The WiFi in the Hall

Saturday 26th March 2016. A sign of the times. In the Fitzwilliam Museum, Cambridge, there are three public lavatories. Male, female, and a door marked ‘All Gender Toilet. Anyone can use this toilet regardless of gender identity or expression’.

* * *

Sunday 27th March 2016. The spring term is over. Current work: a second 5000 word essay, deadline of 2nd May. Reluctance overwhelms me, and I spend much of this week either working too slowly or not working at all. My diary is similarly affected (apologies for its lateness). It’s at times like this that I’m jealous of anyone who gets any work done at all.

I wonder about the psychology behind my problem. I can hardly put it down to lack of experience or lack of ability, what with my previous marks and my prize from Birkbeck last year, the one for showing ‘the most promise in English Literature’. But then I think about Cyril Connolly’s quip: ‘whom the Gods wish to destroy they first call promising’.

Interesting to think about Connolly now. A well-known public intellectual in his lifetime, being the mid-twentieth century, but not so much read today. Perhaps his work is too of its time. I once remarked on this in a bookshop, to a middle-aged woman at the till. She looked at Connolly’s bald, ogre-like face on the cover of Enemies of Promise. ‘Well, it doesn’t help that he was no oil painting. I’d rather spend time with Billy Connolly’.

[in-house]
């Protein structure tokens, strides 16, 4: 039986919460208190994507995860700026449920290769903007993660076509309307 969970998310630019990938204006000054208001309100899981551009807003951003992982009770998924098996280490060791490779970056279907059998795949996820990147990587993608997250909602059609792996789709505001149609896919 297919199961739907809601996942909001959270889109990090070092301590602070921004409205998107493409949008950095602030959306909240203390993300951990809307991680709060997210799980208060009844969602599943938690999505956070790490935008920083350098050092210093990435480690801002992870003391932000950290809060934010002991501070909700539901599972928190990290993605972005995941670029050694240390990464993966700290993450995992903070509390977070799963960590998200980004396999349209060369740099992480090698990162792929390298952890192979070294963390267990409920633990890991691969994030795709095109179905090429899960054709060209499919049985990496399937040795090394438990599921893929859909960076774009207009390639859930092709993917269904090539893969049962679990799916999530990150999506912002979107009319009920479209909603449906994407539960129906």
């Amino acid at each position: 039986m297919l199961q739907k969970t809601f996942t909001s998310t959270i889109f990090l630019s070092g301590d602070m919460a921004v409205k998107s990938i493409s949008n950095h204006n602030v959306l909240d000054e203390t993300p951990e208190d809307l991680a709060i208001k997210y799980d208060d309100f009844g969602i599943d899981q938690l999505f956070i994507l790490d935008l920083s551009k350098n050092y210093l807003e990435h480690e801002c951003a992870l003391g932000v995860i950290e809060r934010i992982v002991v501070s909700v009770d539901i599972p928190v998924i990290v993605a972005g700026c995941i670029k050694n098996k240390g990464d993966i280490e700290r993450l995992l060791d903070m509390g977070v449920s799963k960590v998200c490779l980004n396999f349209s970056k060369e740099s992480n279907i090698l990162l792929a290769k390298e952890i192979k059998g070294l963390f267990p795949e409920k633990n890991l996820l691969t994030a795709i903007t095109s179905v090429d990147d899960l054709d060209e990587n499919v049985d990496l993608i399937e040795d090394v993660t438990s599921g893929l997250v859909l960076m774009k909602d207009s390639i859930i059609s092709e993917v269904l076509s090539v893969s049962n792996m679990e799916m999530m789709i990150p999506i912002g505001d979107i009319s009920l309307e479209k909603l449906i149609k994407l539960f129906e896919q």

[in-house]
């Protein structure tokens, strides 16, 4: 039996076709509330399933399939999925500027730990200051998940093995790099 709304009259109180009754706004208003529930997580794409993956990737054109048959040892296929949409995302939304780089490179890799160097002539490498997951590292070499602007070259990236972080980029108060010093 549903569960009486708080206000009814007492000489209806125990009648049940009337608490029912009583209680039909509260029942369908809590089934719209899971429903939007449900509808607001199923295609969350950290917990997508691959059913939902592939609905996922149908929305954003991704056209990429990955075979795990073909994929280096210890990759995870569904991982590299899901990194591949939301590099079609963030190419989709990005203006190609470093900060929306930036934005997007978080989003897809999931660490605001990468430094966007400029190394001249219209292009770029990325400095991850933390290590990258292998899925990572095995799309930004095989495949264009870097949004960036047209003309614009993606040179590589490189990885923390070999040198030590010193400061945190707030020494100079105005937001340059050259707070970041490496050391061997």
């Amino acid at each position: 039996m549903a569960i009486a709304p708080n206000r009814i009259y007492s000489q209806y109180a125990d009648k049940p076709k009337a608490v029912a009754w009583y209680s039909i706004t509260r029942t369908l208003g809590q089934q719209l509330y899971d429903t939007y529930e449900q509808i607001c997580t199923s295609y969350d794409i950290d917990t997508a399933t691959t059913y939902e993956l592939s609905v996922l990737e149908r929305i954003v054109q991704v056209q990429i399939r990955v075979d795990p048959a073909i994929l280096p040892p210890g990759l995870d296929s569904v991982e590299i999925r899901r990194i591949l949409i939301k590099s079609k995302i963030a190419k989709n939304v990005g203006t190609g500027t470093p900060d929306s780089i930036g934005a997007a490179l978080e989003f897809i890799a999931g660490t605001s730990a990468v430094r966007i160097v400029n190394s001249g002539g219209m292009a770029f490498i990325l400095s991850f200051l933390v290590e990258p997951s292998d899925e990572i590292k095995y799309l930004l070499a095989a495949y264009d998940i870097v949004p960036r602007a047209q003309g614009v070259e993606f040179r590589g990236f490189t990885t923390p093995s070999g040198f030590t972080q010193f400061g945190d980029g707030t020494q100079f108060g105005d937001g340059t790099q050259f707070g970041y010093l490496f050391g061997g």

He became synonymous with one particular excuse for a lack of productivity: ‘the pram in the hall’. But while parenthood is obviously demanding, there’s no shortage of people who’ve managed to get other things done too. Indeed, for many writers and artists parenthood actually fuels their career, as it gives them an enhanced sense of purpose. For some, it might be a lack of a pram in the hall that can lead to apathy: there might be less of a feeling that the world truly needs them.

A far greater ‘enemy of promise’ these days is surely the internet. If Connolly were around today, perhaps he’d be less worried about the pram in the hall and more about the WiFi in the hall. Indeed, there’s been reports of a new trend where people deliberately go without broadband connections at home, in order to get more done. Phones are enough. Never mind the current desirable pastime of ‘Netflix and chill’. There’s now the temptation to Netflix and Procrastinate.

Connolly was full of great lines, though. ‘It is better to write for yourself and have no public than to write for the public and have no self’. Again, it’s a sentiment that begs questions of ‘what about…’. I think of Pepys’s coded diary. He was writing for a public too, just not the public of his own life. All writing for the self is still public writing. Today, social media has blurred the distinction completely.

I also love Connolly’s description of his wartime magazine Horizon closing down, when the office was cleared out: ‘Only contributions continued inexorably to be delivered, like a suicide’s milk.’

* * *